Email marketing is, without any doubt, one of the most effective ways to keep prospective customers engaged with your real estate brand. Of course, you don’t have to take our word for it, because we have some impressive stats to share with you:
According to realtor marketing statistics published by Benchmark, 63% of real estate businesses are involved in email; 22% are planning to do so soon.
For every dollar you would invest in email marketing, you can expect an average return of $38.
We already covered effective real estate marketing strategies in our blog, so feel free to take advantage of our advice on how to promote your real estate business. And now we are going to talk about the importance of the right email address for real estate agents.
Many things play a significant role in creating your image as a real estate professional. While you may concentrate mostly on the bigger stuff like launching a website or producing print materials like business cards, some of the smaller details like choosing the right email address might slip through your fingers. And while some realtors may think that an email address is just a formality, it can tell a lot about you as a professional and can serve as a first impression to your leads and prospective buyers. A well-thought email address increases credibility, open & response rates, improves brand recognition, decreases unsubscribes, and easily passes through spam filters.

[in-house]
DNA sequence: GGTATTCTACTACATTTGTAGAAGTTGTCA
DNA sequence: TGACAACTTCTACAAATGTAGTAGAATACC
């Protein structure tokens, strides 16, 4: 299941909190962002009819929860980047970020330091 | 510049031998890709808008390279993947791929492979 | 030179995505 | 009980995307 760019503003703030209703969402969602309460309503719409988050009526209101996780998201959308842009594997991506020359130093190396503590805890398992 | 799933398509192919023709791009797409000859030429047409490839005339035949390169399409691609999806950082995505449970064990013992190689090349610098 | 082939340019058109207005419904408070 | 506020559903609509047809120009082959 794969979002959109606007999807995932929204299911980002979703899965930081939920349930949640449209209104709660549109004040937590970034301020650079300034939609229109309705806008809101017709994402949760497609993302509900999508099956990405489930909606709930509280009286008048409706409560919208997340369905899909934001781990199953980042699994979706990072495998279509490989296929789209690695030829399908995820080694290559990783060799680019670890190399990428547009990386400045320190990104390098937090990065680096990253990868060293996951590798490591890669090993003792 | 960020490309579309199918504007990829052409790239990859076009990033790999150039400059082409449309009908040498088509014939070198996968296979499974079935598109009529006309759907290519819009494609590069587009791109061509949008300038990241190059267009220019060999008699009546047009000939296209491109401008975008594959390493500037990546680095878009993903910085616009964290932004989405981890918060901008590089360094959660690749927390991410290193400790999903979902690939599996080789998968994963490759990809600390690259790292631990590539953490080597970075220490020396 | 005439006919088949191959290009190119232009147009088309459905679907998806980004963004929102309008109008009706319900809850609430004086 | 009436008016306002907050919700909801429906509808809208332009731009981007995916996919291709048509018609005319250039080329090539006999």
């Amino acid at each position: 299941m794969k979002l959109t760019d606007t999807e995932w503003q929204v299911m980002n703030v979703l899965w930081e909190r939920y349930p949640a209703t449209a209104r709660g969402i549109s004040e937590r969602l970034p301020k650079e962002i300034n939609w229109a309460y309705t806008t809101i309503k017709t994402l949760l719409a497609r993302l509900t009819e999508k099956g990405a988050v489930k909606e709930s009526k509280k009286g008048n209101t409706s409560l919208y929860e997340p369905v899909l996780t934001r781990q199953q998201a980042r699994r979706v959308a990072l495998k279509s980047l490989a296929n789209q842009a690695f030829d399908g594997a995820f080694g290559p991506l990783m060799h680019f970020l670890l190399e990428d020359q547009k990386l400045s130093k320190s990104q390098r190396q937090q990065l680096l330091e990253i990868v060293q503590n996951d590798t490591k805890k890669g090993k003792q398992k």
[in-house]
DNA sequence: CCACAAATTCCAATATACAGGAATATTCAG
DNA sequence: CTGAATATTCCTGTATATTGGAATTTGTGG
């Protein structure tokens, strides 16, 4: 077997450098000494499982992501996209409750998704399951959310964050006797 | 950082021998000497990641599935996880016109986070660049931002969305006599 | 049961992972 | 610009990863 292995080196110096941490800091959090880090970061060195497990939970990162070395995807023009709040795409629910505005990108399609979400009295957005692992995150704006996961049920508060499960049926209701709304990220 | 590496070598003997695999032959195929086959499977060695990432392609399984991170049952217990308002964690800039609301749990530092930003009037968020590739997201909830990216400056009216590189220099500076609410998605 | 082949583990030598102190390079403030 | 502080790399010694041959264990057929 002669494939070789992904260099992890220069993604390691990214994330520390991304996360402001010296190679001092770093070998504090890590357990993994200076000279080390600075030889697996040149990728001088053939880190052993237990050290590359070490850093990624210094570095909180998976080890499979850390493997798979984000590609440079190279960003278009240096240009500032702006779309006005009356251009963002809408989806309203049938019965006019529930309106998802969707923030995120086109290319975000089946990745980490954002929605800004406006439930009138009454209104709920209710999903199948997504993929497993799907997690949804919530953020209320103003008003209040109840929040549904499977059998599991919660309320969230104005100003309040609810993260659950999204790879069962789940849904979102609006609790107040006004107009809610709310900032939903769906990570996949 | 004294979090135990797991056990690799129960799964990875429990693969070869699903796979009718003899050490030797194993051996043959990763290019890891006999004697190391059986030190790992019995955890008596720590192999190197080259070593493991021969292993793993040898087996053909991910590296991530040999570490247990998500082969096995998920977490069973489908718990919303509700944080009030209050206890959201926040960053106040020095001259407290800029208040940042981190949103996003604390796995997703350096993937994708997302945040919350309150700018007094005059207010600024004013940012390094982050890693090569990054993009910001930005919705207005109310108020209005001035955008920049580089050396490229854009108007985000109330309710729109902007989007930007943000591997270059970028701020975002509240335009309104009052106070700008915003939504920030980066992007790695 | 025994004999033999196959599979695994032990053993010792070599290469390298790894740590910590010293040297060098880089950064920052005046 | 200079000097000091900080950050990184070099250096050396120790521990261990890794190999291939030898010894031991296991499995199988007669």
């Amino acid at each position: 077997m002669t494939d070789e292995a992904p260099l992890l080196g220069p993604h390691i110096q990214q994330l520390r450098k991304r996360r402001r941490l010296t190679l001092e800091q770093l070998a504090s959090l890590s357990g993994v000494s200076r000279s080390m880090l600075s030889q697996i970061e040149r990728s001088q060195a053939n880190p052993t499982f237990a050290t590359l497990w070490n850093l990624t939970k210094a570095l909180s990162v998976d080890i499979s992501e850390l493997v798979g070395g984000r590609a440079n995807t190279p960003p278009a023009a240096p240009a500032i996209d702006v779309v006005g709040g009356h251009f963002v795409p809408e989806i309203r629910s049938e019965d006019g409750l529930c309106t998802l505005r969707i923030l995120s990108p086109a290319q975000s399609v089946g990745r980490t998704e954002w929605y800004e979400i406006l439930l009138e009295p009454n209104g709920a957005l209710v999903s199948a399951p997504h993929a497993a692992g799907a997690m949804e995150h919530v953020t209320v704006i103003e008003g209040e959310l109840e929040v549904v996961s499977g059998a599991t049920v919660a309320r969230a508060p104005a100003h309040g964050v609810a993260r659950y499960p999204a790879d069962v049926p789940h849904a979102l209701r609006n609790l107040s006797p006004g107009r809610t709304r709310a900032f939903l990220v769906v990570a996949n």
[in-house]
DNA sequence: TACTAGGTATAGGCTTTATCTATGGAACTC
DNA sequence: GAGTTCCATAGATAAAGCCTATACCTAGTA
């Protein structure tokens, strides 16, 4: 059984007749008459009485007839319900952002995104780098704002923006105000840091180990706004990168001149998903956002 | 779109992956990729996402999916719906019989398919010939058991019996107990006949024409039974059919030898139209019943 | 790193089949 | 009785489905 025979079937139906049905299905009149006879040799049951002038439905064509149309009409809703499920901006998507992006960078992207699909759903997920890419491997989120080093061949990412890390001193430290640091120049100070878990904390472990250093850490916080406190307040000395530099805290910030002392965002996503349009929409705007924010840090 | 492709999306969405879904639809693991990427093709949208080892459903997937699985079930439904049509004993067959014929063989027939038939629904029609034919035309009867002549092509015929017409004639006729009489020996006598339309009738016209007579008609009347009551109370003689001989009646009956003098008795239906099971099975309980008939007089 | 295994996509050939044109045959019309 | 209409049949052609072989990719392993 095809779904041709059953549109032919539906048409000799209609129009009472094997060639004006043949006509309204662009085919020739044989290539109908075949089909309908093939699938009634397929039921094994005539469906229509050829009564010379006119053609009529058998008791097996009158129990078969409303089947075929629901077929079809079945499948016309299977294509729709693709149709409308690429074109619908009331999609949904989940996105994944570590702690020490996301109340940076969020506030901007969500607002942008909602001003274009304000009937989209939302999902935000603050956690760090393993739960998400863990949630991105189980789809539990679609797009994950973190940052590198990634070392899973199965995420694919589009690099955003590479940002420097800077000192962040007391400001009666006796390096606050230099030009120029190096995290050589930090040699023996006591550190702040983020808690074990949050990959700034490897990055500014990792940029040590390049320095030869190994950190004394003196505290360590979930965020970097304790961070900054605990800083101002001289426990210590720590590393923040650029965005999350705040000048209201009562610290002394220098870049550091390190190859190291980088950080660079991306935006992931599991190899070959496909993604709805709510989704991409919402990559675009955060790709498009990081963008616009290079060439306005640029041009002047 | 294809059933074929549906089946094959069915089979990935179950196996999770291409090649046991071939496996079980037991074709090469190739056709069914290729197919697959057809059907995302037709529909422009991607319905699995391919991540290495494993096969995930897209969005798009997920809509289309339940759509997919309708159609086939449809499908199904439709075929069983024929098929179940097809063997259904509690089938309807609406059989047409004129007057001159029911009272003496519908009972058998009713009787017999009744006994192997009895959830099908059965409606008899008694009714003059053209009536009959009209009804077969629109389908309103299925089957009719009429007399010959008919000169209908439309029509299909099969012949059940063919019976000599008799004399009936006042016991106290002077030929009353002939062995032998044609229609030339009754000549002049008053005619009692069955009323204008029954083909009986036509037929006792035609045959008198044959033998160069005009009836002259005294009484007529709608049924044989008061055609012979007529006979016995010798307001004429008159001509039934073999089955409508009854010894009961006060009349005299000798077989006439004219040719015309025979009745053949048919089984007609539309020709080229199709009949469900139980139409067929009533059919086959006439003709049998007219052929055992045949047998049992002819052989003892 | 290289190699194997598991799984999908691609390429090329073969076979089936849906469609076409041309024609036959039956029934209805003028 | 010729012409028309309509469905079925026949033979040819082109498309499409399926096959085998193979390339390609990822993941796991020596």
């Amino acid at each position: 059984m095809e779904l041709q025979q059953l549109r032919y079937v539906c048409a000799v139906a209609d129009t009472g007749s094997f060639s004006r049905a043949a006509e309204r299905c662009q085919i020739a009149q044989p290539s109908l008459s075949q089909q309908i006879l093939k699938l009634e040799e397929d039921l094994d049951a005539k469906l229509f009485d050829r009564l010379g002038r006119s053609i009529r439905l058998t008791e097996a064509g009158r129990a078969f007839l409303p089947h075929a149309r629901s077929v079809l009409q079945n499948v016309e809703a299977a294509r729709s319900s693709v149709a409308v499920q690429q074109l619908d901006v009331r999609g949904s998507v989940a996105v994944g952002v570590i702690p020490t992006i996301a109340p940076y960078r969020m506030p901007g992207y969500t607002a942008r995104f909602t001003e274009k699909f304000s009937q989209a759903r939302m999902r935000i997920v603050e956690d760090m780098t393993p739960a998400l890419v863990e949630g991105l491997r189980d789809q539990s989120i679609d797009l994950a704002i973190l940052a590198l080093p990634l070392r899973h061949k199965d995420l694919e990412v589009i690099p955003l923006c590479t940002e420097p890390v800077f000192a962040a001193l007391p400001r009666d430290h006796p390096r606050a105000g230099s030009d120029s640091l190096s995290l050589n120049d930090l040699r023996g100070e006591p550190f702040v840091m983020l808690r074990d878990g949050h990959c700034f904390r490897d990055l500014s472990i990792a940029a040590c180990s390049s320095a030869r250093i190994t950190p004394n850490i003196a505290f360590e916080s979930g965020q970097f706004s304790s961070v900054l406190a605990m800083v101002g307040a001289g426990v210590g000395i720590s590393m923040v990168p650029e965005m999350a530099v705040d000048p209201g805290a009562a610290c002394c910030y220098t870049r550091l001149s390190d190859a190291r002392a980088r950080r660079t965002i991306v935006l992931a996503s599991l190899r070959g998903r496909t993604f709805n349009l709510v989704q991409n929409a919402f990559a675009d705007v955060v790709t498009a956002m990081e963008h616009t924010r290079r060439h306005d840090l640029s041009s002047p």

So now we provide you with a few simple rules for creating a professional email address for your real estate business.
By the way, a GoDaddy survey found that 75% of respondents think that having a domain-based email that matches a business website is a critical factor when trusting an online company.
Keep in mind that domain names should be short, simple, memorable, easy to spell and pronounce.
Although a traditional .com domain might look a bit longer than you would like, it remains the most popular domain extension and is well-known to all of your potential clients.